ALEX RIDER series by Anthony Horowitz
Spy Thriller
Fourteen-year-old British spy. Need I say more?



Though these characters are all adults, it's a great book for tweens. Much like the Shrek movies, it takes a screwball comedy approach to the fantasy genre, and Wrede has a lot of fun with it. It's age appropriate for kids, and they'll love the quirky and hilarious characters while Princess Cimorene tries to save the kingdom from evil wizards.



This series deals with a lot of gray areas and morality issues as Draycos, a dragon-like alien, with the help of young con artist Jack, race to save his race from extinction, but the morality lesson is never at the expense of the heart-pounding action and it is always intriguing. Great stories, good cons, and space dragons.

SAFFY'S ANGEL by Hilary McKay

Meet the Cassons, a bizarre, eccentric, and completely lovable British family. I have several staple quotes from this series that mean entirely nothing outside of context -"Flag pants!"- and I listened to this book all through my teen years obsessively. This would definitely fall more into the tween category. There are several books about the Casson family, but this is the first and by far my favorite. This is a fun, delightful story about a young girl trying to find herself and her place in her family. Don't dismiss it just as a girl's book, either; my favorite character is the only brother of the Cassons, Indigo, and his daring efforts to overcome his fear of heights, and the youngest and fearless of the bunch, Rose, is absolutely hysterical.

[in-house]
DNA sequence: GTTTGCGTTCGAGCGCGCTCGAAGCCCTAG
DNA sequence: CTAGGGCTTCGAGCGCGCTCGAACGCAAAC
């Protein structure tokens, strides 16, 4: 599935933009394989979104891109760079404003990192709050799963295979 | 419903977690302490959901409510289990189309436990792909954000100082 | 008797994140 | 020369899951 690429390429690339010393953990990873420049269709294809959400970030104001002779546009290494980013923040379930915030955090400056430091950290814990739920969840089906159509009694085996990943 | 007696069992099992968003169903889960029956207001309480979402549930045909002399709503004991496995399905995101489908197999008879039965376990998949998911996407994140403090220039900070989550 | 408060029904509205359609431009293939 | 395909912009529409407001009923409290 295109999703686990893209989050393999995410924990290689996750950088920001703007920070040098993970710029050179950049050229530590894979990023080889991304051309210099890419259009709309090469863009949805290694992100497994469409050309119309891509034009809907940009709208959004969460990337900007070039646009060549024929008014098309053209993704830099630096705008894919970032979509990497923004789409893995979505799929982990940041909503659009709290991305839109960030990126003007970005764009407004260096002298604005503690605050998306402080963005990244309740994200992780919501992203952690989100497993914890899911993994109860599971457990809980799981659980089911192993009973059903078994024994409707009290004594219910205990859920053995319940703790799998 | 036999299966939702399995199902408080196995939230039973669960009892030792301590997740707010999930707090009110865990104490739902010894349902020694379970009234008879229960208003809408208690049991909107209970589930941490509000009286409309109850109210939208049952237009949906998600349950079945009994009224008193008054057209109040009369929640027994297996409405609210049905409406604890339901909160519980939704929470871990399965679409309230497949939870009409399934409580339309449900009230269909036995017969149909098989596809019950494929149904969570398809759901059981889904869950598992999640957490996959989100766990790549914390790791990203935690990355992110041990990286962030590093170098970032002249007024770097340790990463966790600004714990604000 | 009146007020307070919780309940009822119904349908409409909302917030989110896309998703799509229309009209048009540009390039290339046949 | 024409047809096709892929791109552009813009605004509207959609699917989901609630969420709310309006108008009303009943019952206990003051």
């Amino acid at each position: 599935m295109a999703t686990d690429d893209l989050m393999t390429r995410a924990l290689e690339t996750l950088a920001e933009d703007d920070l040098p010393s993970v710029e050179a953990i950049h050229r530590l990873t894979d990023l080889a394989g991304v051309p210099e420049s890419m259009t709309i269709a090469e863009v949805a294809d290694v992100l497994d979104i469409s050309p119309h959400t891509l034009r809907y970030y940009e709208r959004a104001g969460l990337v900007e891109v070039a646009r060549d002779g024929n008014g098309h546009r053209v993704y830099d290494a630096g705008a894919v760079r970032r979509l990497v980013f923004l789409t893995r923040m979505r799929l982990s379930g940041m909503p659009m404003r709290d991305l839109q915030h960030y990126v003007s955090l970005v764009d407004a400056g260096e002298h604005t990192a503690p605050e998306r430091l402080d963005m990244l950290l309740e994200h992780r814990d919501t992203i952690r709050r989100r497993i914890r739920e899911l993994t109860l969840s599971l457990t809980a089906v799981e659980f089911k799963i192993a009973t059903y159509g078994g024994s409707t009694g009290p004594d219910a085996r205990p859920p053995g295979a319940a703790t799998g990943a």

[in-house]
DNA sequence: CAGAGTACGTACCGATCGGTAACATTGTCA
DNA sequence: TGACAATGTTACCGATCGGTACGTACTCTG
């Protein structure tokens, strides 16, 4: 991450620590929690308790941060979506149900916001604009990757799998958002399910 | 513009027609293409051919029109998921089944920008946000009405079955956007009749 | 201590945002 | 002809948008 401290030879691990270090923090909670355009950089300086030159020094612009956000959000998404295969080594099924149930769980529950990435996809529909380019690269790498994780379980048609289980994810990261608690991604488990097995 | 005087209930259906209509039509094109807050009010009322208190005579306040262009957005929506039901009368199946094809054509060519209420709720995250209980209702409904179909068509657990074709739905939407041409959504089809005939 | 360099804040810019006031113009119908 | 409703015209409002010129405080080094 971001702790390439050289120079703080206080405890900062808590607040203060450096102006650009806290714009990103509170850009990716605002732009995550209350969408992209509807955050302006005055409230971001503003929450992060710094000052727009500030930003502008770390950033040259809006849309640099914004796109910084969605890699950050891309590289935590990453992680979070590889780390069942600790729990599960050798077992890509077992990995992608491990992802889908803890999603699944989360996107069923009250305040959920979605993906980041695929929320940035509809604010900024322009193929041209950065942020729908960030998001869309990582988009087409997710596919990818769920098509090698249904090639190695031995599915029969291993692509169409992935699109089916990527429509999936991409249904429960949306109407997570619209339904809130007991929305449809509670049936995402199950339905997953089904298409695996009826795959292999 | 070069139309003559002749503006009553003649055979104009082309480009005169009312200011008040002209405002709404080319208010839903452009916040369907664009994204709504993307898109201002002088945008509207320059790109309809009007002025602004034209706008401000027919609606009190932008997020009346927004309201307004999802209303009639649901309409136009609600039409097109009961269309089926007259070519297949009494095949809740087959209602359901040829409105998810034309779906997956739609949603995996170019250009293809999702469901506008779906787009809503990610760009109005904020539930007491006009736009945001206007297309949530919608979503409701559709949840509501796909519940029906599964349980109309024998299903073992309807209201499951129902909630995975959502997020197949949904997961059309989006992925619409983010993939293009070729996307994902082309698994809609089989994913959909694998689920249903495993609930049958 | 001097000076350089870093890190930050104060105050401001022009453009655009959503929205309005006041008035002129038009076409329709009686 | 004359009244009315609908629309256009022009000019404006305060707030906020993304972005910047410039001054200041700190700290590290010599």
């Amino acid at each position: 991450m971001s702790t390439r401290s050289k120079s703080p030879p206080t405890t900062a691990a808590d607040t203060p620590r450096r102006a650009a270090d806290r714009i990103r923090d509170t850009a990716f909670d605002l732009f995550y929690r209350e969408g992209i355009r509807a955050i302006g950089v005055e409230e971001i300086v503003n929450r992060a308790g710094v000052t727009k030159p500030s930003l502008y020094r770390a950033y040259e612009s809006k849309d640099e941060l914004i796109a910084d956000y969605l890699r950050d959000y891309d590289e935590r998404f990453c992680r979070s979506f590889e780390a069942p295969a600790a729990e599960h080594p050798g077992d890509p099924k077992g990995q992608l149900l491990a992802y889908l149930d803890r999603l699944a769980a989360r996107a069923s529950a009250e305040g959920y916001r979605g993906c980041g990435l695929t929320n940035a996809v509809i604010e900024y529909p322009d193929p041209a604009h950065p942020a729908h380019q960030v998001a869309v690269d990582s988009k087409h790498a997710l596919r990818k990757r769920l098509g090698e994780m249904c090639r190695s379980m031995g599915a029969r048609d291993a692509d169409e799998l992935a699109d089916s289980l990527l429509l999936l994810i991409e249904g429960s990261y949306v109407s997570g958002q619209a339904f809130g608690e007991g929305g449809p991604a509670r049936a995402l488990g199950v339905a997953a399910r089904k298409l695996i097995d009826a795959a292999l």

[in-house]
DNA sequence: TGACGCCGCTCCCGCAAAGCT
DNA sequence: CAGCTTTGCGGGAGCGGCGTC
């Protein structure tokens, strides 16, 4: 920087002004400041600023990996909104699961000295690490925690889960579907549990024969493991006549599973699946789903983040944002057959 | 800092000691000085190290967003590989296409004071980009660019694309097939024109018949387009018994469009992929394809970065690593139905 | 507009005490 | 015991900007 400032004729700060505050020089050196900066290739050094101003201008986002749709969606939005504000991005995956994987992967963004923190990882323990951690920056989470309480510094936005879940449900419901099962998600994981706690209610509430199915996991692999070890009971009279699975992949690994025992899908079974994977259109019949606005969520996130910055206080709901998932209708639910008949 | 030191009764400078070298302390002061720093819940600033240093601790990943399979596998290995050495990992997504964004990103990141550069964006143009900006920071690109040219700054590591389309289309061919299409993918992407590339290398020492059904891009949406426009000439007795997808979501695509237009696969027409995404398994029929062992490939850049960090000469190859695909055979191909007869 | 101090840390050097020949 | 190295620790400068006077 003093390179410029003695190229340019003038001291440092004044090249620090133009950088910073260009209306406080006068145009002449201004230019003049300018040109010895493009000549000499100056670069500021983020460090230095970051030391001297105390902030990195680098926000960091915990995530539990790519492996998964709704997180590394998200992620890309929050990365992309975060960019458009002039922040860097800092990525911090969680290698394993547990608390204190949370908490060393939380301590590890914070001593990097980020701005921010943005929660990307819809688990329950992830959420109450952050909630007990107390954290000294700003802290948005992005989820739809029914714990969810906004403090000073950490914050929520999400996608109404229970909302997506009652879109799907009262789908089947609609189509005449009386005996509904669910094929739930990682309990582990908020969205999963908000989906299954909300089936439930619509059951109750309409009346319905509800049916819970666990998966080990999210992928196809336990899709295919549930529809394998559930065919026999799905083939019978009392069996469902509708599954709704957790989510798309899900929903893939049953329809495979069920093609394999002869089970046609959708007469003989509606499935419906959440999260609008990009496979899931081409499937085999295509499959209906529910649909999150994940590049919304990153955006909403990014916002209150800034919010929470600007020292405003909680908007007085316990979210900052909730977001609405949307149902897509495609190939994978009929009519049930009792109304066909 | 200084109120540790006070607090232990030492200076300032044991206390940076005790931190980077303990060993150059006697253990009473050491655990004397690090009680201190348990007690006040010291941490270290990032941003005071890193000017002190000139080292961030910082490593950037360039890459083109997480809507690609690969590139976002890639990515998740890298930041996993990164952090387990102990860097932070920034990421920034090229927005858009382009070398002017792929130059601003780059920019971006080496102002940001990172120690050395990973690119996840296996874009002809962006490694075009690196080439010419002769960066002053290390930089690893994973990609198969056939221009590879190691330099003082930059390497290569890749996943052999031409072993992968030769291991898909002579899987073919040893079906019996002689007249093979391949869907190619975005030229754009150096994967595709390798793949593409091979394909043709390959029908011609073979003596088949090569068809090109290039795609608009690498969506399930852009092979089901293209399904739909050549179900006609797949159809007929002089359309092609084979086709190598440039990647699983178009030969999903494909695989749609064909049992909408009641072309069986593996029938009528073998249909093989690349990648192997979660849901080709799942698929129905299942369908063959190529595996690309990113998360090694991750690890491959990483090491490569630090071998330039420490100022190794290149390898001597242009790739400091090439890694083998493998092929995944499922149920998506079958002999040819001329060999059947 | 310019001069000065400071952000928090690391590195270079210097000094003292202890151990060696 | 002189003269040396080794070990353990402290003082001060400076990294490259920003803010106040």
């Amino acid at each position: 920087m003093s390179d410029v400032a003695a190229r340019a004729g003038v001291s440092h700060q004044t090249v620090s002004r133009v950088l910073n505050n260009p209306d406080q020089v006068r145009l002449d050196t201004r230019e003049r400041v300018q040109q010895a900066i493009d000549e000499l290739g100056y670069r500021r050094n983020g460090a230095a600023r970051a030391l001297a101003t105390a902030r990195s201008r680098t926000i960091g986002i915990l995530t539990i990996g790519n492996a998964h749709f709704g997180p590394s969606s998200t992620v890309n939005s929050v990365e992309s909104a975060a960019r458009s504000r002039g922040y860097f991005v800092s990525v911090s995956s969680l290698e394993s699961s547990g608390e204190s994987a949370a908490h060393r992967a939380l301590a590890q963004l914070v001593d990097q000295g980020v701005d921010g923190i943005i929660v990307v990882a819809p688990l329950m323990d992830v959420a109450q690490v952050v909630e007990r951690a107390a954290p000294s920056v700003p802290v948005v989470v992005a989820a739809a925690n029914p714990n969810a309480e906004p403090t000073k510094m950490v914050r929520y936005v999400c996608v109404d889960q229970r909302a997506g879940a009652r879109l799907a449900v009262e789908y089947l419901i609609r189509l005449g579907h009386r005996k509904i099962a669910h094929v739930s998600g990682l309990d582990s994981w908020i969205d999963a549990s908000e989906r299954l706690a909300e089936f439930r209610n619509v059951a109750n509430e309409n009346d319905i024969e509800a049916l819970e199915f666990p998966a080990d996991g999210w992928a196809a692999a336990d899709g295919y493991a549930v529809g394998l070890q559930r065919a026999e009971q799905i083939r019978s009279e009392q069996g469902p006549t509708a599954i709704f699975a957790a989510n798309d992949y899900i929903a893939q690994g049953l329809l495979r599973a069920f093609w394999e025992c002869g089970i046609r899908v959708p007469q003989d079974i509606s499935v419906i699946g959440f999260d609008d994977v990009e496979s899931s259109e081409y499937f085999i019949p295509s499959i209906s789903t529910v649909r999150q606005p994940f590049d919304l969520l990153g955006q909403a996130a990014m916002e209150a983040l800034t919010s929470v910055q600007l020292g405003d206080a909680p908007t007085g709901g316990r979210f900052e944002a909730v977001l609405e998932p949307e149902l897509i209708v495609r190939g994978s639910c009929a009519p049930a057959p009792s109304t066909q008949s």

ALIEN SECRETS by Annette Curtis Klause

Puck is a clever heroine and she's thrown into a high-stakes conspiracy involving an alien of a nearly extinct race and a sacred artifact. This is a great sci-fi for a tween reader; the description and detail aren't too complicated, but they aren't dumbed down either. This is a great mystery that will keep the pages turning, and the ending packs a pretty good punch.

Okay, I'm going to cheat a little. I'm adding an eleventh to my top ten, because I just can't leave out...

Ugh, my least favorite of
the redesigned covers. :P

I discovered these when I was about fourteen and I adored them. It's basically an Indiana Jones setup -world travel, ancient legends, rebel armies- with Vesper Holly who is anything but your socially acceptable Victorian schoolgirl. Now, Vesper is sixteen, but the books are fairly short, 150-200 pages, and the adventures are all-consuming. If you want to give your little girl a role model, Vesper Holly is a good one. This series will also appeal to boys -did I mention the Indiana Jones set up? But if they don't feel comfortable reading a book about a GIRL, let them know it's all narrated Doctor Watson-style by her guardian, Uncle Brinnie, who is hilarious and slightly clueless. Have no fear; there's no incessant girl talk here. Plus, Lloyd Alexander is a master storyteller.


  1. Nice list, there are quite a few that I haven't heard of before. Will have to add them to the TBR.

    1. I do love promoting those lesser known titles. ^_^

  2. The Alex Rider series is amazing! It's a shame the film series didn't work out though.

    Tween is in The Hobbit too for hobbits between 20-33 :)

    1. I've gotten behind on Alex Rider. I think I haven't read the most recent two. So. Many. Books. I do admit to watching the film obsessively as a teen. And listening to the soundtrack. I love that music so much.

      Hobbit-tweens. I like that. ^_^

  3. Love The Artemis Fowl books!
    My TTT:

    1. Ahh, nobody quite like Arty and Holly and the whole gang, is there?

      Very nice TTT, you have there, JJ. ;)